Fall semester to have adjusted class size, dining and academic calendar
After announcing a modified fall academic calendar on Thursday, May 28, the COVID-19 Task Force has begun to narrow down changes to campus life and continues to meet daily.
Jeff Coleman, Vice President of Risk Management and Chair of the COVID-19
Task Force, explained that the changes to the academic calendar were recommended by TriHealth, and fellow Jesuit and local universities.
In addition to the semester being shifted up one week, all long weekends — including
Labor Day weekend and the originally scheduled fall break— have been replaced in favor of midweek breaks to discourage travel.
Furthermore, students will leave campus for Thanksgiving break and finish out the semester with remote finals the week of Nov. 30 to avoid a flare up in COVID-19 cases
during flu season.
All faculty members are required to have a plan ready to transition their courses to re-
mote learning for the remainder of the semester in the case of an earlier flare-up.
“I am confident we will be able to pivot (to online learning) whenever or however we need to,” Coleman said.
Though students will be able to return, campus will look much different than what the Xavier community is accustomed to.
First, upon arriving on campus, students may be tested for the virus, though the university is still working out the details of a Test, Treat, and Trace Plan. In the case of students who contract COVID-19, the university is implementing a Quarantine and Infirmary Plan. This plan will designate a building on campus to be used as the space where students who test positive for the virus will be able to stay with healthcare and meals provided. This space will also be used to isolate ill students from the rest of the Xavier community for at least two weeks.
The administration has not determined whether students will be required or encouraged to wear face masks while on campus.
The biggest change for the coming semester, according to Jeff Coleman, will be in the classrooms. “We are redesigning every classroom on campus so that there will be six feet of social distancing between all students,” Coleman said. “That change has cut our classroom capacity by about half.”
A few options are on the table to account for these changes. These options include the potential for half of the class to attend in-persons sessions on alternating days
of the week, or more sections of each class may need to be
In addition, Xavier will explore using larger and non-traditional classroom spaces, as well as a mixture of in person and online formats. Another big change will come to dining.
“Maintaining social distancing requirements in the cafeteria will be a serious challenge,” Coleman said. Chartwells has three tiers of social distancing accomodations that will be enacted in Hoff Dining Commons (the Caf) according to the severity of COVID-19 during the fall semester. Each of these tiers eliminate self-serve stations, such as the salad bar and pizza station, opting instead for pre-packaged options.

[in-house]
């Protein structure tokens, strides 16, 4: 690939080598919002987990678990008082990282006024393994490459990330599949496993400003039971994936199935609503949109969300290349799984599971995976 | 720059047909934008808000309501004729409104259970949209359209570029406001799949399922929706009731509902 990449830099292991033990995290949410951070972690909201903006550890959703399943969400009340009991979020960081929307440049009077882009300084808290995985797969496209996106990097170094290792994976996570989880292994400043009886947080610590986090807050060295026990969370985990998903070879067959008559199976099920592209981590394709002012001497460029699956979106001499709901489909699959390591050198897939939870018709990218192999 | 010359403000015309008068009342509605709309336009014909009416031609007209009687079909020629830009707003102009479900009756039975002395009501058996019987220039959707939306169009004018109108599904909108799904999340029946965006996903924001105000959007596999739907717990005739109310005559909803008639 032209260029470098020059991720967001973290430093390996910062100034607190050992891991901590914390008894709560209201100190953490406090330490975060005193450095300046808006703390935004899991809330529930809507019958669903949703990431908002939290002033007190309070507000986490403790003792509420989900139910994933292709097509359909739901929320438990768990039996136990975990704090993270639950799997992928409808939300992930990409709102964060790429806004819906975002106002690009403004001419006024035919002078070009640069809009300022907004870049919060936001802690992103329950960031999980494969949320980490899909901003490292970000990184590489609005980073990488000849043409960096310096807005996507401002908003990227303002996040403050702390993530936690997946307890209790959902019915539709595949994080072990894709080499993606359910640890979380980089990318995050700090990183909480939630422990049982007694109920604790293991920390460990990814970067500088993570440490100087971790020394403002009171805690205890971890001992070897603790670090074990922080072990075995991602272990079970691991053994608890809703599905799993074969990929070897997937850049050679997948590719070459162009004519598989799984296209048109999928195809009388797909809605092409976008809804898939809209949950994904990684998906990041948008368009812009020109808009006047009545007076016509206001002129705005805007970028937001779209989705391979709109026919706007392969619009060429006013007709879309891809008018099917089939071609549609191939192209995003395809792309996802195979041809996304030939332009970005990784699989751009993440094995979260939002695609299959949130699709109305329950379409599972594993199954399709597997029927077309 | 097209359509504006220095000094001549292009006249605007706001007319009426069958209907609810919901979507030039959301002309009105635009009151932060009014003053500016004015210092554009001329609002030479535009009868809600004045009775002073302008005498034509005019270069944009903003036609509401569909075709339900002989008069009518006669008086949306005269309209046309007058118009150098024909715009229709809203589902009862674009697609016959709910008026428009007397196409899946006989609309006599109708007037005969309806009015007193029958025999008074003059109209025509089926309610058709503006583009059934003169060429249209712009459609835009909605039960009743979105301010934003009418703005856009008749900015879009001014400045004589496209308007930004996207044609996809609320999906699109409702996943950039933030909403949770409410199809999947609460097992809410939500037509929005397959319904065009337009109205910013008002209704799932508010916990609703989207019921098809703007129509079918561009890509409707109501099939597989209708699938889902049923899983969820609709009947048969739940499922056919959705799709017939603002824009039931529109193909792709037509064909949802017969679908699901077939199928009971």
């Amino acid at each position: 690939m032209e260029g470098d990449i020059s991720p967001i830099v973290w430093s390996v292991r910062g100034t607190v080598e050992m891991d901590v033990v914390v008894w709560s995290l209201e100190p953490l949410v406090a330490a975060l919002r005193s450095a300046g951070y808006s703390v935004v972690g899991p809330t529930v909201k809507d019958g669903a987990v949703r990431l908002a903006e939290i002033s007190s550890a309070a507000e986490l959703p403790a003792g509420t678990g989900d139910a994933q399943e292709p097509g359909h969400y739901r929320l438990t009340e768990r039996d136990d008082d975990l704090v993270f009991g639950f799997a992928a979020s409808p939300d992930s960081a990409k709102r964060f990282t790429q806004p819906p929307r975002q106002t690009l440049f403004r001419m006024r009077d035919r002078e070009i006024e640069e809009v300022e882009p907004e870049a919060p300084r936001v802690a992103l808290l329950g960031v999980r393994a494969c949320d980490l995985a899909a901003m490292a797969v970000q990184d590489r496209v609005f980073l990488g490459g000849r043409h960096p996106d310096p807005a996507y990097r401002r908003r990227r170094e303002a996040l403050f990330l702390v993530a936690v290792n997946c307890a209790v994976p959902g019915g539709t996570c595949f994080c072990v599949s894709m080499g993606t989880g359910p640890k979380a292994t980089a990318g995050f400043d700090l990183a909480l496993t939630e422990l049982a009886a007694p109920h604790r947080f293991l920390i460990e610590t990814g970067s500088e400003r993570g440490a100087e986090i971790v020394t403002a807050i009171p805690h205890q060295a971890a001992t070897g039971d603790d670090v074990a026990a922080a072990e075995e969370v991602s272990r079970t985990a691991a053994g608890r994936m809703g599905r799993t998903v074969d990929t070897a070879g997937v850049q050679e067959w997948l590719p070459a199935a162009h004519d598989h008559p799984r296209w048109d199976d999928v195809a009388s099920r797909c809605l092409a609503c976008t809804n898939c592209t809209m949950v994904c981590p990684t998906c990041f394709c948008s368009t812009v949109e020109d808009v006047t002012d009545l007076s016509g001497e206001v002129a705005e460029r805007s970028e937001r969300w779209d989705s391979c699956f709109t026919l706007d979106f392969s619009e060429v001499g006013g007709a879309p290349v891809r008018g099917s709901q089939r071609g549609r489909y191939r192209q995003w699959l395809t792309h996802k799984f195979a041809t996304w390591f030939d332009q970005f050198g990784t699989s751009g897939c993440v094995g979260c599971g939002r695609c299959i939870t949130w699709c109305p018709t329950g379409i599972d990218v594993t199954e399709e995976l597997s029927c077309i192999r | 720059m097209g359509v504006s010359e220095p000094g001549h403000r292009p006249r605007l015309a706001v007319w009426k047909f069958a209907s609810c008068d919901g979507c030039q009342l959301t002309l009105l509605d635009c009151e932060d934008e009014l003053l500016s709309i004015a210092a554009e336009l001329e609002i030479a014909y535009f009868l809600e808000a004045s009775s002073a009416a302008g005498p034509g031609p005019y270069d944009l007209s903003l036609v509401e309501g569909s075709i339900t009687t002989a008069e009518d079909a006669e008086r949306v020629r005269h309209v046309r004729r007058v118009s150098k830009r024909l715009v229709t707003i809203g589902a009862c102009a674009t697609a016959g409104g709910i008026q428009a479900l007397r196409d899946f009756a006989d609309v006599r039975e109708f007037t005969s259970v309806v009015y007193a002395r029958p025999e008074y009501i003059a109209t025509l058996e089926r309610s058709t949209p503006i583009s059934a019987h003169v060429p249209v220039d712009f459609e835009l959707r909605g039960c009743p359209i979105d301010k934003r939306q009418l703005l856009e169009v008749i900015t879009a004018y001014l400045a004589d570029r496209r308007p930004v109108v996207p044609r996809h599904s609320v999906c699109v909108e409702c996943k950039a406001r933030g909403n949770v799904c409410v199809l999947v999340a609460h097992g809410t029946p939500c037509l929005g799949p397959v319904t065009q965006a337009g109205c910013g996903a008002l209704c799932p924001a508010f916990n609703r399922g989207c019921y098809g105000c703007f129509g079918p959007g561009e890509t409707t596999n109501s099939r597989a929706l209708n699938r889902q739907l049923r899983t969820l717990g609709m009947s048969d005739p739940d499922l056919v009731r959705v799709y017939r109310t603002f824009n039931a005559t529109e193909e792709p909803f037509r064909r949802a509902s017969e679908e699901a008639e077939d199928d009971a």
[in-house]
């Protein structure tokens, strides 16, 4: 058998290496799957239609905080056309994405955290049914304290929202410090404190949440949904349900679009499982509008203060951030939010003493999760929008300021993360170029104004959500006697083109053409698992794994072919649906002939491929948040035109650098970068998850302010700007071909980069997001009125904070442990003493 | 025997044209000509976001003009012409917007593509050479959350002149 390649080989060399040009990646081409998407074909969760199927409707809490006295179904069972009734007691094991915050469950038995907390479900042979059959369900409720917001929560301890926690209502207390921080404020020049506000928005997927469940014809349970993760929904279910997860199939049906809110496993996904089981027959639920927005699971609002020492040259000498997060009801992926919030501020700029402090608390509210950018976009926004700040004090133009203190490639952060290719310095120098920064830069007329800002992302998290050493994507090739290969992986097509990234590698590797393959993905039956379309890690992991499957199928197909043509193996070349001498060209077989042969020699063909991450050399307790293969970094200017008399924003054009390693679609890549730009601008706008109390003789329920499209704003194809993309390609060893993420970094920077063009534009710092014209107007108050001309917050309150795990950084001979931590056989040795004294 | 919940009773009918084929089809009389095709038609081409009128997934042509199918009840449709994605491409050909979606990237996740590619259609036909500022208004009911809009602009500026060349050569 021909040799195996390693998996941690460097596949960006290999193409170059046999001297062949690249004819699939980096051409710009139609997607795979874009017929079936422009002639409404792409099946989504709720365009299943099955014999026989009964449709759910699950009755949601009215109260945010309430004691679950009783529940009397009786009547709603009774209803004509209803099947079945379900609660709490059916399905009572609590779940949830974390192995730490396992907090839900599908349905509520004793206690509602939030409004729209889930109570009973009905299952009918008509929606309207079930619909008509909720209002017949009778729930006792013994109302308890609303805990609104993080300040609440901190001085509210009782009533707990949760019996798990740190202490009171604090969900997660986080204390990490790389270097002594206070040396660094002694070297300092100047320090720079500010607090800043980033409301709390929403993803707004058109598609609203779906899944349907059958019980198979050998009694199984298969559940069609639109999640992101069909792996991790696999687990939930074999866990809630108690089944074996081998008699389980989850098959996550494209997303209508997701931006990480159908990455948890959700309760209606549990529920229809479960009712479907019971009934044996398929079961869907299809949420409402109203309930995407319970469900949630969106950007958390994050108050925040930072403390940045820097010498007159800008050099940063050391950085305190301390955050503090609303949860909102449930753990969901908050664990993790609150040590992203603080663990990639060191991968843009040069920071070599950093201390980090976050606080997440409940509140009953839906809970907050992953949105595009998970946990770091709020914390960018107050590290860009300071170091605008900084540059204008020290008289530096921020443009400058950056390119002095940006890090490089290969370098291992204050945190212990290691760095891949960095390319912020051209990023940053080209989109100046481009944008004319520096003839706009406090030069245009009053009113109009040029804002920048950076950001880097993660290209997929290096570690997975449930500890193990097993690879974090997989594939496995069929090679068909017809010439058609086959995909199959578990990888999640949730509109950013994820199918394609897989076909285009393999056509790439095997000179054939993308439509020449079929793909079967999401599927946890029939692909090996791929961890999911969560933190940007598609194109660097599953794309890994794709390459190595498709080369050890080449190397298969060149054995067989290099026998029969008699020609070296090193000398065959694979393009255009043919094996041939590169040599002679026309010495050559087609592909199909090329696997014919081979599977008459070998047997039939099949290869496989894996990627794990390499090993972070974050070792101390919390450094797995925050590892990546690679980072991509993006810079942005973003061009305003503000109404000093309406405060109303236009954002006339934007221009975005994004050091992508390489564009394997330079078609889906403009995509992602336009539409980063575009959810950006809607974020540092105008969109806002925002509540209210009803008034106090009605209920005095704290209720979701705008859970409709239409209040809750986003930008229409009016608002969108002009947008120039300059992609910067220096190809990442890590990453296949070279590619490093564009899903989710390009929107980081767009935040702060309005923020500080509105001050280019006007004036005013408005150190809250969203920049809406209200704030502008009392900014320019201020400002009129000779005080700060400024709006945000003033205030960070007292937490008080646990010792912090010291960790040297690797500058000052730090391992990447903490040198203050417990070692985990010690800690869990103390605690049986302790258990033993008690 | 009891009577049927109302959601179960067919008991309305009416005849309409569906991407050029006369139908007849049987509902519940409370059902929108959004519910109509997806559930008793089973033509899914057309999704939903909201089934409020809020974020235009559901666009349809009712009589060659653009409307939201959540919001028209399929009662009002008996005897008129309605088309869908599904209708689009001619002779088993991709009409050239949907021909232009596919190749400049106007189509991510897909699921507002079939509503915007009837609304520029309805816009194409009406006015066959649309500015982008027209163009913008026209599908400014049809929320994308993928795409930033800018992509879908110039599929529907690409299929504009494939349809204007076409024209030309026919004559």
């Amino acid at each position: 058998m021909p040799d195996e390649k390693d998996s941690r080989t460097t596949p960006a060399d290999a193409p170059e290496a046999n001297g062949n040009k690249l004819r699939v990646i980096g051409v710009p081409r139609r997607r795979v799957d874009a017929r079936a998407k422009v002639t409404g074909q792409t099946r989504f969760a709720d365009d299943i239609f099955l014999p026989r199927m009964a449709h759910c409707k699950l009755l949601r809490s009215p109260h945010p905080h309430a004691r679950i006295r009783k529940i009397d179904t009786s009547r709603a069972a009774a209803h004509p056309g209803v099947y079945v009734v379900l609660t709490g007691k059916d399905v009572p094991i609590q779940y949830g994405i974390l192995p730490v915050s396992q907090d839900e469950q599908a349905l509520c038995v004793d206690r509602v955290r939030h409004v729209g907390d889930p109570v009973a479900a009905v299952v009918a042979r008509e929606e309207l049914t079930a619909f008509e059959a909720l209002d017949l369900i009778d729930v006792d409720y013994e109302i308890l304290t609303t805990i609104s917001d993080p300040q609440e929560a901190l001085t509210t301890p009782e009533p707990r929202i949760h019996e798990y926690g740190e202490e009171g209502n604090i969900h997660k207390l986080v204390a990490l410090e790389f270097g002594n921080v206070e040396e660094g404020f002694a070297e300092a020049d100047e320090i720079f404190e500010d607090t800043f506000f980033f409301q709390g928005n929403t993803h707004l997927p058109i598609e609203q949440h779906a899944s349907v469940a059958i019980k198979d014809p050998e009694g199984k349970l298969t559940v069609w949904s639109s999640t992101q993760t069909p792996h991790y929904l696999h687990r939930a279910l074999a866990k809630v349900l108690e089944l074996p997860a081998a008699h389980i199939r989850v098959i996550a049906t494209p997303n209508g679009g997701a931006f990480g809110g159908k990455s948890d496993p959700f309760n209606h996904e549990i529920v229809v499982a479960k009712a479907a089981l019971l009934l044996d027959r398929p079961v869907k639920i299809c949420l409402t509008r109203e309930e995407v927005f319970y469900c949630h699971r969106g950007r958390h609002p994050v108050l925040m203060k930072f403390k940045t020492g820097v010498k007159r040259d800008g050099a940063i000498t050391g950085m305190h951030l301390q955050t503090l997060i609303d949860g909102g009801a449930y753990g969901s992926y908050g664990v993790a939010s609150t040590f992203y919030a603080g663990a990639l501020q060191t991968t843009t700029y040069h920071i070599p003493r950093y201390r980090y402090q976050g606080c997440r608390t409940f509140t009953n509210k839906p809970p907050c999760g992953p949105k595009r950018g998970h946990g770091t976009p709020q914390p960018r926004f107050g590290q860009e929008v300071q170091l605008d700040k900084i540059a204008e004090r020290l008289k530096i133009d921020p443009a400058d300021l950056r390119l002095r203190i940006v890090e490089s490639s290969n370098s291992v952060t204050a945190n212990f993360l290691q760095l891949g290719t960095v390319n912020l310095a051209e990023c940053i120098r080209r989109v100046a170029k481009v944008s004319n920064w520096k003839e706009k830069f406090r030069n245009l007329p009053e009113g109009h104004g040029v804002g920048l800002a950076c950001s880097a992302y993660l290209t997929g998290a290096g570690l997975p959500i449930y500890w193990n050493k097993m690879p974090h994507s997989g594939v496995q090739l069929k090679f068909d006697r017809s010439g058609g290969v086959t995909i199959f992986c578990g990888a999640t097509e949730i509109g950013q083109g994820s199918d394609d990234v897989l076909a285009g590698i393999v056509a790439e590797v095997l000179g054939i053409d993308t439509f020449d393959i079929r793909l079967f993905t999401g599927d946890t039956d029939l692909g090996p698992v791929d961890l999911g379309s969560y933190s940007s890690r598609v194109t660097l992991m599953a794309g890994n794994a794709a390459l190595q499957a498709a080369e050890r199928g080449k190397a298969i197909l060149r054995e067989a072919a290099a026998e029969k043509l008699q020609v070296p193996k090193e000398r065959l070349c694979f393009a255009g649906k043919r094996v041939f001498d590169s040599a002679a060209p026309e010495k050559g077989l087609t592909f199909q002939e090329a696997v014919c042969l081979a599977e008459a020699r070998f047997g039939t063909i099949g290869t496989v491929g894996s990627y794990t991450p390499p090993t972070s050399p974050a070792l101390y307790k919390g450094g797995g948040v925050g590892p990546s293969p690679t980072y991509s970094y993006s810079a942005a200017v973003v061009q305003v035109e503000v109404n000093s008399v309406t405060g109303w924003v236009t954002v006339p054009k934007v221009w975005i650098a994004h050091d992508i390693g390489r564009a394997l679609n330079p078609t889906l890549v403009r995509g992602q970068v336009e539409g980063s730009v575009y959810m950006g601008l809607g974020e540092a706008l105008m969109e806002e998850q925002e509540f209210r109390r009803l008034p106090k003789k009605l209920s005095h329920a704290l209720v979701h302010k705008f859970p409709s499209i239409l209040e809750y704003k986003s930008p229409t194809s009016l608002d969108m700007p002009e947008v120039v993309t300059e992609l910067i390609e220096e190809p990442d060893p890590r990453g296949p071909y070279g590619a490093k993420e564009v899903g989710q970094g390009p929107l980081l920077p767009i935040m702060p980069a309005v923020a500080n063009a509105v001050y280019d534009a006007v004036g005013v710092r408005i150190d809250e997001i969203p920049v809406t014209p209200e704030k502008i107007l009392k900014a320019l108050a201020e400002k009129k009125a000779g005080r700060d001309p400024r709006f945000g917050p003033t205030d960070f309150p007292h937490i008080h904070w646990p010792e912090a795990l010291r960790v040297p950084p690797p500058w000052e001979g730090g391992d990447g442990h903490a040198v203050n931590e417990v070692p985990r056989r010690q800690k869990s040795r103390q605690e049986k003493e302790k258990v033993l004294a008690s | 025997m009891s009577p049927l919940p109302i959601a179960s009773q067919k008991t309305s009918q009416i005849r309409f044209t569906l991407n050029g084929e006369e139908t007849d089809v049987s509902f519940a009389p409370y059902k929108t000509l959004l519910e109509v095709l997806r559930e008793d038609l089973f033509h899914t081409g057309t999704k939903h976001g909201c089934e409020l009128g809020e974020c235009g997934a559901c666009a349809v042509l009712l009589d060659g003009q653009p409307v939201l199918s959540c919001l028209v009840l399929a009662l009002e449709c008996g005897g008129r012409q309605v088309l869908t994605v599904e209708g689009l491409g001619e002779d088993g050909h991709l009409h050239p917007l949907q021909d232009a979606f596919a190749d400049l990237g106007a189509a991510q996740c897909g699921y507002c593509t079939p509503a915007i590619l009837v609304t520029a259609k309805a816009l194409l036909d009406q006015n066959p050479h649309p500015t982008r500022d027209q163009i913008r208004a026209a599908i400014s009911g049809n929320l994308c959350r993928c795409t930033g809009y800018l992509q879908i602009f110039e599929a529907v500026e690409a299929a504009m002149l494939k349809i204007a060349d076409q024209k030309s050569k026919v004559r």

Potential changes to dining include online-ordered to go options, replacing custom stations such as the deli and pasta line with daily specials and requiring students to reserve time to eat in the Caf to maintain new capacity restrictions and minimize the flow of students into the cafeteria during rush hours.
The strictest tier would eliminate dining in the Caf and instead all food would be
served in disposable take out containers. The cost of dining plans is not expected to change.
Meanwhile, housing will not look much different than usual, but the university has eliminated all triples and quads for the upcoming semester.
Students can expect further details about potential class schedule changes and
other information by the end of the month of June.
“I’m actually pretty disappointed.” Brooke Antilla, a sophomore marketing major, said of the proposed changes by the planning committee. “I knew nothing could go back to normal but I feel like the changes will make college feel less like home,” she said. “I’m from New York, which has taken much slower steps to reopen (than Ohio) and I had some hope Xavier would feel a little more normal.”
“While I will miss fall break, and I’m a bit indifferent about remote finals, I am happy that this schedule will allow us to return in the fall,” sophomore political science major Blake Girdler said. “Xavier is my home and I’m willing to make some sacrific-
es to be able to go back.”
“We are hopeful that when students return in the fall, we can preserve the Xavier experience the best we can… under the circumstances we are facing,” Coleman said.
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